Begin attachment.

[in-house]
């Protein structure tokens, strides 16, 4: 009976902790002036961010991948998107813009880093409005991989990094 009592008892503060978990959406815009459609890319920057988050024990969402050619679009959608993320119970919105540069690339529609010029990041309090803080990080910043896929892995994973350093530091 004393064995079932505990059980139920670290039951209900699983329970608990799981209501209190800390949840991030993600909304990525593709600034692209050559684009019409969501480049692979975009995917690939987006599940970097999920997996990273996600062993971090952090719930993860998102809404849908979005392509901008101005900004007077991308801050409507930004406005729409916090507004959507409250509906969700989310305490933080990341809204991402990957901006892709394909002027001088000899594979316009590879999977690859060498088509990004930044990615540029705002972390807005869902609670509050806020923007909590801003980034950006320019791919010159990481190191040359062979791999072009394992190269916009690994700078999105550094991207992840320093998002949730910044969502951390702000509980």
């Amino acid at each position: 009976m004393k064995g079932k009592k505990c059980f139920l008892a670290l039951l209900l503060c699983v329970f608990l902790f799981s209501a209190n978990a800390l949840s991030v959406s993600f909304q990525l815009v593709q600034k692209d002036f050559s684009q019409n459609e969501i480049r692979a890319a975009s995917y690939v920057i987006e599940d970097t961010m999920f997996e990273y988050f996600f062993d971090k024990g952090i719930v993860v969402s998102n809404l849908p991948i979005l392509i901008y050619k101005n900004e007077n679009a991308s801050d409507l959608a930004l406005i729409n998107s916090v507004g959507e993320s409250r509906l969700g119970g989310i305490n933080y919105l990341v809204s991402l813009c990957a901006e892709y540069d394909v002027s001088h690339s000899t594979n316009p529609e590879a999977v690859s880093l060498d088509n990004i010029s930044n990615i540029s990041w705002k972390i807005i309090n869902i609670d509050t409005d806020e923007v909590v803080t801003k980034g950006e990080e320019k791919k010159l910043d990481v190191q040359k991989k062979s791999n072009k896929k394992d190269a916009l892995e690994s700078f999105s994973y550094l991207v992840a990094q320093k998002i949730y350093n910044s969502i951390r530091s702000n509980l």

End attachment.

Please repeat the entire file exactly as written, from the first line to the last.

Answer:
[in-house]
């Protein structure tokens, strides 16, 4: 009976902790002036961010991948998107813009880093409005991989990094 009592008892503060978990959406815009459609890319920057988050024990969402050619679009959608993320119970919105540069690339529609010029990041309090803080990080910043896929892995994973350093530091 004393064995079932505990059980139920670290039951209900699983329970608990799981209501209190800390949840991030993600909304990525593709600034692209050559684009019409969501480049692979975009995917690939987006599940970097999920997996990273996600062993971090952090719930993860998102809404849908979005392509901008101005900004007077991308801050409507930004406005729409916090507004959507409250509906969700989310305490933080990341809204991402990957901006892709394909002027001088000899594979316009590879999977690859060498088509990004930044990615540029705002972390807005869902609670509050806020923007909590801003980034950006320019791919010159990481190191040359062979791999072009394992190269916009690994700078999105550094991207992840320093998002949730910044969502951390702000509980």
């Amino acid at each position: 009976m004393k064995g079932k009592k505990c059980f139920l008892a670290l039951l209900l503060c699983v329970f608990l902790f799981s209501a209190n978990a800390l949840s991030v959406s993600f909304q990525l815009v593709q600034k692209d002036f050559s684009q019409n459609e969501i480049r692979a890319a975009s995917y690939v920057i987006e599940d970097t961010m999920f997996e990273y988050f996600f062993d971090k024990g952090i719930v993860v969402s998102n809404l849908p991948i979005l392509i901008y050619k101005n900004e007077n679009a991308s801050d409507l959608a930004l406005i729409n998107s916090v507004g959507e993320s409250r509906l969700g119970g989310i305490n933080y919105l990341v809204s991402l813009c990957a901006e892709y540069d394909v002027s001088h690339s000899t594979n316009p529609e590879a999977v690859s880093l060498d088509n990004i010029s930044n990615i540029s990041w705002k972390i807005i309090n869902i609670d509050t409005d806020e923007v909590v803080t801003k980034g950006e990080e320019k791919k010159l910043d990481v190191q040359k991989k062979s791999n072009k896929k394992d190269a916009l892995e690994s700078f999105s994973y550094l991207v992840a990094q320093k998002i949730y350093n910044s969502i951390r530091s702000n509980l």